A: The cover design process is pretty fascinating to me, especially as someone who used to work as a graphic designer. First, I collected a bunch of images of currently published book covers I felt resembled the theme and feel of my story, and submitted those to the AMAZING designers at David C. Cook who took it from there. They presented me with three absolutely breathtaking–and completely different–cover options. Seriously, they were each impossibly, incredibly, out-of-this world exquisite. I asked close friends which they preferred, and talked to the design team about my thoughts about each one, and in the end, they chose the current cover from those three designs. I actually preferred a different one, but in the end, I am SOOOO glad they chose this one. I couldn’t have asked for or imagined a more beautiful visual representation of my words.

Q: Kathleen asks, “Will you consider taking up your column again?”

A: I so cherished the opportunity to write my weekly column, Life with a Twist, while it lasted! Finding the blessings and twists of hope in everyday life and finding ways to make social justice issues applicable to suburbanites was a great gift. However, creating and self-editing those seemingly brief, 500 words a week took a lot more time than it appeared. I stopped writing column to focus on my novels, and since my heart–and current workload–remain with novels, that’s where I continue to focus, too. Sometimes I do consider writing columns for a newspaper again, especially when there are down times in the editing process. And I did cut my teeth in journalism. Never say never, as they say!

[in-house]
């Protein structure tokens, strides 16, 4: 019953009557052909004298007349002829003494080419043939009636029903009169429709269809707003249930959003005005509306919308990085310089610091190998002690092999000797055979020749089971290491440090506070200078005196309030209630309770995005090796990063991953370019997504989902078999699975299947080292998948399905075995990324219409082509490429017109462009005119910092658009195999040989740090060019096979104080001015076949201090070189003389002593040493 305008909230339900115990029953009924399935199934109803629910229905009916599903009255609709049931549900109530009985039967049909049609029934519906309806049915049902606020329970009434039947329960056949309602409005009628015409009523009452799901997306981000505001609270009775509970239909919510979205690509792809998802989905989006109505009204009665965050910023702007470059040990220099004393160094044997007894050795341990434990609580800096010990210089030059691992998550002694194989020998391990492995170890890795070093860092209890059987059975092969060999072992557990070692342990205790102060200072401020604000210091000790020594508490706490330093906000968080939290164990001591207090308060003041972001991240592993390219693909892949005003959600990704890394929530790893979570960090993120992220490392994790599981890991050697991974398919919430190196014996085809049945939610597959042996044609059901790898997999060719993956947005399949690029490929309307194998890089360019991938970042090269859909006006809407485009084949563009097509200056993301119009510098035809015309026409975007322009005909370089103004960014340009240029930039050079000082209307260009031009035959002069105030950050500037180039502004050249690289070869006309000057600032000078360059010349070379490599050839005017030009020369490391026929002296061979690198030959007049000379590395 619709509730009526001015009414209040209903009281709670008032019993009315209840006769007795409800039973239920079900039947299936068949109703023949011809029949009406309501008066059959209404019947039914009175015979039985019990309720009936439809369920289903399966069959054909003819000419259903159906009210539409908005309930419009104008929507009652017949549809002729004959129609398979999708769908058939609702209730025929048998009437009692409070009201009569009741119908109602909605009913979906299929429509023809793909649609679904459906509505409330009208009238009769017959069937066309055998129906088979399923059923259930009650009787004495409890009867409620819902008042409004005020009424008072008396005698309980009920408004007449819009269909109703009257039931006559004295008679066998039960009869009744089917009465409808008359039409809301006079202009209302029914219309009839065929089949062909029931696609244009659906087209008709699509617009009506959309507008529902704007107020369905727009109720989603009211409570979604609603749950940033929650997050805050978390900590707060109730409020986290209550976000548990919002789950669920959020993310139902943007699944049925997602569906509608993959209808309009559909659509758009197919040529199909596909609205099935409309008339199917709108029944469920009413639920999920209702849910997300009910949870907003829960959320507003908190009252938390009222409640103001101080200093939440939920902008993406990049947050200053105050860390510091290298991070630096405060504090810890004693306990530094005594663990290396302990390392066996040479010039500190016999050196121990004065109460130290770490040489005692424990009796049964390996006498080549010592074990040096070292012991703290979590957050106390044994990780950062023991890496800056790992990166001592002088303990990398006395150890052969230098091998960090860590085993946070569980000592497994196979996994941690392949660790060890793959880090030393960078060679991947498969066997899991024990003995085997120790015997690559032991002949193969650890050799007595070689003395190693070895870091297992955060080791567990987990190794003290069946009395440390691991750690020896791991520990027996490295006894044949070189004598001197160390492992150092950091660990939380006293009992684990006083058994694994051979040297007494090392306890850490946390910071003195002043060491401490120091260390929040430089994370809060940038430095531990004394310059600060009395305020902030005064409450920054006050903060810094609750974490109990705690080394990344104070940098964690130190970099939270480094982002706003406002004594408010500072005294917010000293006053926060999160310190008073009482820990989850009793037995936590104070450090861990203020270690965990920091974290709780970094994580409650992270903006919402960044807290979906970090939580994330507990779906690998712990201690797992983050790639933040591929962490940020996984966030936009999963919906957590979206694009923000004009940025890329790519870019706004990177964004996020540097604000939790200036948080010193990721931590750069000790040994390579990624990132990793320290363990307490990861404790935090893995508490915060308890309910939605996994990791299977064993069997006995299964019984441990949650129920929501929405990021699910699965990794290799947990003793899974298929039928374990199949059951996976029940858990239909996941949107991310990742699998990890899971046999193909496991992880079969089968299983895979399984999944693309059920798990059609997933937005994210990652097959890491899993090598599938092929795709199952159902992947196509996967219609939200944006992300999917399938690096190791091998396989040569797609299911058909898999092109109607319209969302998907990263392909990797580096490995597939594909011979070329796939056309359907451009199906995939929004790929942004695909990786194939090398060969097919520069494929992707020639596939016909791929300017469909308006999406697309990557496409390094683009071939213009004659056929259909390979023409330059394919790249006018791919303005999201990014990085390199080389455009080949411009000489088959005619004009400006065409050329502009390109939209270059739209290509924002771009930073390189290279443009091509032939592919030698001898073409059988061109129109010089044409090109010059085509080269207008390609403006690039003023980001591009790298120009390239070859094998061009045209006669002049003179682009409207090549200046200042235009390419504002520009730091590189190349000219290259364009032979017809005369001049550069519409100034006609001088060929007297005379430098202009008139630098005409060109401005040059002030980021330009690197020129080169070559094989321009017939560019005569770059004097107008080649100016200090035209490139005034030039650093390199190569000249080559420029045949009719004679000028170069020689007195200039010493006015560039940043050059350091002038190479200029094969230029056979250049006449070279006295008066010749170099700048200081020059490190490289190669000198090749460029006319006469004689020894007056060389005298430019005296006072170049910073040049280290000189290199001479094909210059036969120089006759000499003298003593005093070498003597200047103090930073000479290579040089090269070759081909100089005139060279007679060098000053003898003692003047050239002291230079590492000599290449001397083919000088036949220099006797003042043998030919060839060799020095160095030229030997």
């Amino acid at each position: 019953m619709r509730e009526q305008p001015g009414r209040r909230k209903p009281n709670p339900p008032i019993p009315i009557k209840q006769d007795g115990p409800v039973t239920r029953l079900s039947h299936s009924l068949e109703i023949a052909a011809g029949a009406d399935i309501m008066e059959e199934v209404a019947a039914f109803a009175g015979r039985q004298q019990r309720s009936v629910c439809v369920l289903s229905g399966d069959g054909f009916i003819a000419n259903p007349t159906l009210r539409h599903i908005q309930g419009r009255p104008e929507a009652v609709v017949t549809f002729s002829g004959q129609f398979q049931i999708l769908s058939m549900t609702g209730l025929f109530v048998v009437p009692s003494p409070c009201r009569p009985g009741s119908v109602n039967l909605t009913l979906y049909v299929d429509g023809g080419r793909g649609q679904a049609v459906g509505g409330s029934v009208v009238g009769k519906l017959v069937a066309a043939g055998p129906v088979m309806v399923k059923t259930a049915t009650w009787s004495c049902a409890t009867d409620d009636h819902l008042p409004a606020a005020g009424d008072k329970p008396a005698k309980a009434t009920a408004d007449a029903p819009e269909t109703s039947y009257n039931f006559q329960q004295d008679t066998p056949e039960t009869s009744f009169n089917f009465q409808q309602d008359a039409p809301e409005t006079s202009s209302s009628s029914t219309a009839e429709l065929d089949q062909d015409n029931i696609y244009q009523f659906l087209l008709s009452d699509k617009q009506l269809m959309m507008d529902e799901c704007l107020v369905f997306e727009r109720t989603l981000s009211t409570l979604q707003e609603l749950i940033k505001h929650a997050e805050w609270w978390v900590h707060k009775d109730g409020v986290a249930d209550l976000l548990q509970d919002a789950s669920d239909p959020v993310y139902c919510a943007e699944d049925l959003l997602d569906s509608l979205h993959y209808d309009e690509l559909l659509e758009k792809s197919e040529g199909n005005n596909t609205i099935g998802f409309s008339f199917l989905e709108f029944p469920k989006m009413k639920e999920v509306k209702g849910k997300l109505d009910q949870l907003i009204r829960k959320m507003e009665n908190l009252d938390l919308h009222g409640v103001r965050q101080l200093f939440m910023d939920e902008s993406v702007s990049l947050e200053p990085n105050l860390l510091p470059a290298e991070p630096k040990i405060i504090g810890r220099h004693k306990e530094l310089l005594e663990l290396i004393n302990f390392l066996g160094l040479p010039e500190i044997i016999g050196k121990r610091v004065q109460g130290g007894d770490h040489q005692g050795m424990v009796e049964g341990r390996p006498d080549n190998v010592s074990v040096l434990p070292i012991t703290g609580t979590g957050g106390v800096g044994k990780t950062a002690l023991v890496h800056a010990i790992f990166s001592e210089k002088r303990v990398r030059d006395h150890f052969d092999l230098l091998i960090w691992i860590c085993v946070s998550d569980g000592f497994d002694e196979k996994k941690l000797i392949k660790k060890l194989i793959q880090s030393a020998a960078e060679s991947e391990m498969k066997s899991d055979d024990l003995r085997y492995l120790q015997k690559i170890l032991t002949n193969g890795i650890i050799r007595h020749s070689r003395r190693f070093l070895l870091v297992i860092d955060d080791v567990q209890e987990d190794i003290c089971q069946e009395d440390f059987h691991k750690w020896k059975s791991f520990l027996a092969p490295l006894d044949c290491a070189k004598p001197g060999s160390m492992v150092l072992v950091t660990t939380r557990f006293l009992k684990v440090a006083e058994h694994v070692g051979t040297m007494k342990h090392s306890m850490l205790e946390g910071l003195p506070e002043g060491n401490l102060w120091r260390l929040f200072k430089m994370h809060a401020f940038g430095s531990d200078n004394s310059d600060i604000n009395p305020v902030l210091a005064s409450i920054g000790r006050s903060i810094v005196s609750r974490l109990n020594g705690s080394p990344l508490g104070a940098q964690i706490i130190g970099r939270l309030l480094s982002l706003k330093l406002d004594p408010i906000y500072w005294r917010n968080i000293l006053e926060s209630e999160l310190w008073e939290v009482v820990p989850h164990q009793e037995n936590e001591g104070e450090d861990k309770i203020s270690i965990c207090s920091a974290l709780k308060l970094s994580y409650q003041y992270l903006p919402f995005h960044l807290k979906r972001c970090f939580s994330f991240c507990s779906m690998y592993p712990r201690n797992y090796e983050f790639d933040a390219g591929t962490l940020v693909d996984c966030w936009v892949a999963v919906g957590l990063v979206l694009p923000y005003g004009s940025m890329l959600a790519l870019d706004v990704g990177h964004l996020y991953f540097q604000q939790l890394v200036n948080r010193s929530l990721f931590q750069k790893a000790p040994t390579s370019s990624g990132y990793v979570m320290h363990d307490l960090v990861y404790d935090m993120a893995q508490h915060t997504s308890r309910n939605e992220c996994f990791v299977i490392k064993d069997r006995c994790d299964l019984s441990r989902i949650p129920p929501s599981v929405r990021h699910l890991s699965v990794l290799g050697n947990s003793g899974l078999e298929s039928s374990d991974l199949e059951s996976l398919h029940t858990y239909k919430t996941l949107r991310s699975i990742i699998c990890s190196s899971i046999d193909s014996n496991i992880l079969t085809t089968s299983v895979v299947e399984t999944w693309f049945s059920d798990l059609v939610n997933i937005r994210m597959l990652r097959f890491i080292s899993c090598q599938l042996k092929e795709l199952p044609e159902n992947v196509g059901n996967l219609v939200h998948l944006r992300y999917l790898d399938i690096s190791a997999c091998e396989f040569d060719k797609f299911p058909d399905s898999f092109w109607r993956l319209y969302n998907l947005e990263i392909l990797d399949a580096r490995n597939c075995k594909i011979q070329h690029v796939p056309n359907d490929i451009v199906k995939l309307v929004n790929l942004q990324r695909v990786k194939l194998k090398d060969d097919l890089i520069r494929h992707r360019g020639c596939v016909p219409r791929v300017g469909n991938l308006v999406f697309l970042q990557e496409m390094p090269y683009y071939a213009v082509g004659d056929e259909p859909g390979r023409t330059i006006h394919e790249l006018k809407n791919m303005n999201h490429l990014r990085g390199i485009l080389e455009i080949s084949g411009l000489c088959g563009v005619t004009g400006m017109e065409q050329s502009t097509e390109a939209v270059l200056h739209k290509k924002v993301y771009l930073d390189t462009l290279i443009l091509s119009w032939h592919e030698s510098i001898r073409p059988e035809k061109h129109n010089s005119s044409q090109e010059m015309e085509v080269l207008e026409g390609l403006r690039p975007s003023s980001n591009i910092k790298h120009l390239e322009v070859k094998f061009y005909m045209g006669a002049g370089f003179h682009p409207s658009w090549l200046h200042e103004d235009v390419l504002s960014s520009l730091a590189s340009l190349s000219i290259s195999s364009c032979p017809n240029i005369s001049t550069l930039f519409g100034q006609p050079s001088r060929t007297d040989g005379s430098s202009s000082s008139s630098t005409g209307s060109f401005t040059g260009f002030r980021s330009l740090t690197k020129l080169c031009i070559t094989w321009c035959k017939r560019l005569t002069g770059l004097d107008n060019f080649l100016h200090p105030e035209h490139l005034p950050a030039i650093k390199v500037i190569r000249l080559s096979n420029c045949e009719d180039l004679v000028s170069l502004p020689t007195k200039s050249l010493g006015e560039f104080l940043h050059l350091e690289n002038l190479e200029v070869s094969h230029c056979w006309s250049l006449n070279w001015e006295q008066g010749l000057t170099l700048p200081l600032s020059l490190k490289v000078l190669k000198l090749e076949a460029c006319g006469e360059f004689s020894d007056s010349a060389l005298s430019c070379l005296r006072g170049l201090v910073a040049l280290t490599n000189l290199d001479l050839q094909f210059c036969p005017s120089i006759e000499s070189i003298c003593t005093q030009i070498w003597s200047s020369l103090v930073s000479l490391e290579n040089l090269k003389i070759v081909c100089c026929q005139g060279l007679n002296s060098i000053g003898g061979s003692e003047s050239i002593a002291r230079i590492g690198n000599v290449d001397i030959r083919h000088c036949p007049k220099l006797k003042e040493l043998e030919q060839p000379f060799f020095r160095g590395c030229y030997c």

Q: Alyssa Faith asks, “When did you first decide you wanted to be a writer?”

A: Great question, Alyssa. I wish I had a definite answer. The more I’m asked this question, and the more I read other author’s responses to it, the more I’m convinced no one really wants to become a writer–not exactly. I think perhaps when a child first learns that a crayon or a pencil can move along the surface of something … when certain souls learn that the images, then letters, then words of the heart can be pushed out through the hand and appear as tangible color and text … that for certain people, that means of expression becomes a need. Not a decision, but a need, something like breathing for the introvert who holds emotions so tightly within that only the gentle scratchings of a pen can free them to live.